The Gram-negative organism Campylobacter jejuni is the major cause of food poisoning. Unlike Escherichia coli, which has two major porins, OmpC and OmpF, C. jejuni has one, termed major outer membrane protein (MOMP) through which nutrients and antibiotics transit. We report the 2.1-Å crystal structure of C. jejuni MOMP expressed in E. coli and a lower resolution but otherwise identical structure purified directly from C. jejuni. The 2.1-Å resolution structure of recombinant MOMP showed that although the protein has timeric arrangement similar to OmpC, it is an 18-stranded, not 16-stranded, β-barrel. The structure has identified a Ca2+ bound at the constriction zone, which is functionally significant as suggested by molecular dynamics and single-channel experiments. The water-filled channel of MOMP has a narrow constriction zone, and single-molecule studies show a monomeric conductivity of 0.7±0.2 nS and a trimeric conductance of 2.2±0.2 nS. The ion neutralizes negative charges at the constriction zone, reducing the transverse electric field and reversing ion selectivity. Modeling of the transit of ciprofloxacin, an antibiotic of choice for treating Campylobacter infection, through the pore of MOMP reveals a trajectory that is dependent upon the presence metal ion.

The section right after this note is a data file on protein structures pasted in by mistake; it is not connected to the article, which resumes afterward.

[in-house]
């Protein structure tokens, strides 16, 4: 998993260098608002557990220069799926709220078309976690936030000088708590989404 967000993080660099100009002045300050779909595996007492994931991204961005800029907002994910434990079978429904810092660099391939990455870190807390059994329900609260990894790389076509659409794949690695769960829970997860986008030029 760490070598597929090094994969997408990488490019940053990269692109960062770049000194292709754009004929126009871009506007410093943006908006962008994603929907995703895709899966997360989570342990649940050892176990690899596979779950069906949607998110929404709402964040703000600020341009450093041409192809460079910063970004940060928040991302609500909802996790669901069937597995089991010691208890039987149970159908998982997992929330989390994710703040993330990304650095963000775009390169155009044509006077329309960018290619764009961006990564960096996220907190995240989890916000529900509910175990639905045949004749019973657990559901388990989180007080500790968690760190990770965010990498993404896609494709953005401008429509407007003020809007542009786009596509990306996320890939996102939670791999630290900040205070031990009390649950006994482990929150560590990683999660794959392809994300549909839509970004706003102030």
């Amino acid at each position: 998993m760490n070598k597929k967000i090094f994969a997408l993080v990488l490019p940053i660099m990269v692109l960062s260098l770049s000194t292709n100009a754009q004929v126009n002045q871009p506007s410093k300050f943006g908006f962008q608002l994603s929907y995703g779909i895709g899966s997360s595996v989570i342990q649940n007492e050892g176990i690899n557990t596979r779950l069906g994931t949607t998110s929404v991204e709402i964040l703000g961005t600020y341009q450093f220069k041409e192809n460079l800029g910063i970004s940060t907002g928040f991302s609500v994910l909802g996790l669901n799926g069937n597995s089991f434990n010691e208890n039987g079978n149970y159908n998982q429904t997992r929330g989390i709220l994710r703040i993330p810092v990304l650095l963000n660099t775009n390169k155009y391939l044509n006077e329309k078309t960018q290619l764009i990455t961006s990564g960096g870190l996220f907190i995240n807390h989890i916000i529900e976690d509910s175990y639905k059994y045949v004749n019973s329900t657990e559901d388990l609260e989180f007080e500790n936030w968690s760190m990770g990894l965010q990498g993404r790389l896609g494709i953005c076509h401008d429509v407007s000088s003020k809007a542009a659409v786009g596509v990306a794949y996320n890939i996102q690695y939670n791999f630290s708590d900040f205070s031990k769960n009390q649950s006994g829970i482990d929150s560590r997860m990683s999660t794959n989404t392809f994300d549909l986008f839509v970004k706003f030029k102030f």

Keywords: Campylobacter; antibiotic resistance; outer membrane proteins; porins; β-barrel.
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